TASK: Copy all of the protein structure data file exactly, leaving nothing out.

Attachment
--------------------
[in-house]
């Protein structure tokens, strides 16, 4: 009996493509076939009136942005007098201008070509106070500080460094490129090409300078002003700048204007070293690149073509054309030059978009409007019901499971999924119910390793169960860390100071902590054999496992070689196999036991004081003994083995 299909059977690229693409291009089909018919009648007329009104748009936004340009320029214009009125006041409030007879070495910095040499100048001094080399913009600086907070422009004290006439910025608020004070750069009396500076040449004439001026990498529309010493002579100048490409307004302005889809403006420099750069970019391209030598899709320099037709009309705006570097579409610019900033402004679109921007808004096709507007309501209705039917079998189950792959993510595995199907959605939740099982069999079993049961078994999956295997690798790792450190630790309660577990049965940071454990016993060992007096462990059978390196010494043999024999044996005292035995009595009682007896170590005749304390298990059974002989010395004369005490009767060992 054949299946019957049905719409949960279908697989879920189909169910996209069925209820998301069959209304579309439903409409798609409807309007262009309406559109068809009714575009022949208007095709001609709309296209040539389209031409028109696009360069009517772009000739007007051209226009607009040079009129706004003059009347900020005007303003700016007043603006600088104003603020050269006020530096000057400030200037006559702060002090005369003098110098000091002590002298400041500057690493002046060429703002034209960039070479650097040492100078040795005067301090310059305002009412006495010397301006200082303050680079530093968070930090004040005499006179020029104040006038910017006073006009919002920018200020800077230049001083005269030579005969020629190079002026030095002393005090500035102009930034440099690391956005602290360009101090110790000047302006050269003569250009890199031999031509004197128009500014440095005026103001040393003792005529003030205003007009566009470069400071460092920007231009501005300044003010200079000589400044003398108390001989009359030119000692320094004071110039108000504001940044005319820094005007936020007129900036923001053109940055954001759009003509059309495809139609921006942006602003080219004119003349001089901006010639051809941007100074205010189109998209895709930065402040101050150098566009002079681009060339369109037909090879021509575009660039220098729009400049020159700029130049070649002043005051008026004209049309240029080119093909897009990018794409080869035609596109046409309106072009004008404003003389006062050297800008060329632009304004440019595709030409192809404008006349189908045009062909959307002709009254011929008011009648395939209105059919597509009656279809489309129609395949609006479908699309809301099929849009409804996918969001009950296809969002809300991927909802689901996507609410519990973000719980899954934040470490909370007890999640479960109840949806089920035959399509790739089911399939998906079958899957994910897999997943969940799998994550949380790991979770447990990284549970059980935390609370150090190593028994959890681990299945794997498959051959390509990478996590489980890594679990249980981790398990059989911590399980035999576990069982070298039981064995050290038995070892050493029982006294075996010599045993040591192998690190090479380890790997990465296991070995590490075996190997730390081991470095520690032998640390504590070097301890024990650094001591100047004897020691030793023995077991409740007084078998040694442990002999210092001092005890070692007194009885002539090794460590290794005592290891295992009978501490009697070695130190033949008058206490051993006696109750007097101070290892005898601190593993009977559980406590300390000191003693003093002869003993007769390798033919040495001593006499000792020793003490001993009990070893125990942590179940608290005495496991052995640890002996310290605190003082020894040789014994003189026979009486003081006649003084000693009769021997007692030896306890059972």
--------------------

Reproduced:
[in-house]
């Protein structure tokens, strides 16, 4: 009996493509076939009136942005007098201008070509106070500080460094490129090409300078002003700048204007070293690149073509054309030059978009409007019901499971999924119910390793169960860390100071902590054999496992070689196999036991004081003994083995 299909059977690229693409291009089909018919009648007329009104748009936004340009320029214009009125006041409030007879070495910095040499100048001094080399913009600086907070422009004290006439910025608020004070750069009396500076040449004439001026990498529309010493002579100048490409307004302005889809403006420099750069970019391209030598899709320099037709009309705006570097579409610019900033402004679109921007808004096709507007309501209705039917079998189950792959993510595995199907959605939740099982069999079993049961078994999956295997690798790792450190630790309660577990049965940071454990016993060992007096462990059978390196010494043999024999044996005292035995009595009682007896170590005749304390298990059974002989010395004369005490009767060992 054949299946019957049905719409949960279908697989879920189909169910996209069925209820998301069959209304579309439903409409798609409807309007262009309406559109068809009714575009022949208007095709001609709309296209040539389209031409028109696009360069009517772009000739007007051209226009607009040079009129706004003059009347900020005007303003700016007043603006600088104003603020050269006020530096000057400030200037006559702060002090005369003098110098000091002590002298400041500057690493002046060429703002034209960039070479650097040492100078040795005067301090310059305002009412006495010397301006200082303050680079530093968070930090004040005499006179020029104040006038910017006073006009919002920018200020800077230049001083005269030579005969020629190079002026030095002393005090500035102009930034440099690391956005602290360009101090110790000047302006050269003569250009890199031999031509004197128009500014440095005026103001040393003792005529003030205003007009566009470069400071460092920007231009501005300044003010200079000589400044003398108390001989009359030119000692320094004071110039108000504001940044005319820094005007936020007129900036923001053109940055954001759009003509059309495809139609921006942006602003080219004119003349001089901006010639051809941007100074205010189109998209895709930065402040101050150098566009002079681009060339369109037909090879021509575009660039220098729009400049020159700029130049070649002043005051008026004209049309240029080119093909897009990018794409080869035609596109046409309106072009004008404003003389006062050297800008060329632009304004440019595709030409192809404008006349189908045009062909959307002709009254011929008011009648395939209105059919597509009656279809489309129609395949609006479908699309809301099929849009409804996918969001009950296809969002809300991927909802689901996507609410519990973000719980899954934040470490909370007890999640479960109840949806089920035959399509790739089911399939998906079958899957994910897999997943969940799998994550949380790991979770447990990284549970059980935390609370150090190593028994959890681990299945794997498959051959390509990478996590489980890594679990249980981790398990059989911590399980035999576990069982070298039981064995050290038995070892050493029982006294075996010599045993040591192998690190090479380890790997990465296991070995590490075996190997730390081991470095520690032998640390504590070097301890024990650094001591100047004897020691030793023995077991409740007084078998040694442990002999210092001092005890070692007194009885002539090794460590290794005592290891295992009978501490009697070695130190033949008058206490051993006696109750007097101070290892005898601190593993009977559980406590300390000191003693003093002869003993007769390798033919040495001593006499000792020793003490001993009990070893125990942590179940608290005495496991052995640890002996310290605190003082020894040789014994003189026979009486003081006649003084000693009769021997007692030896306890059972």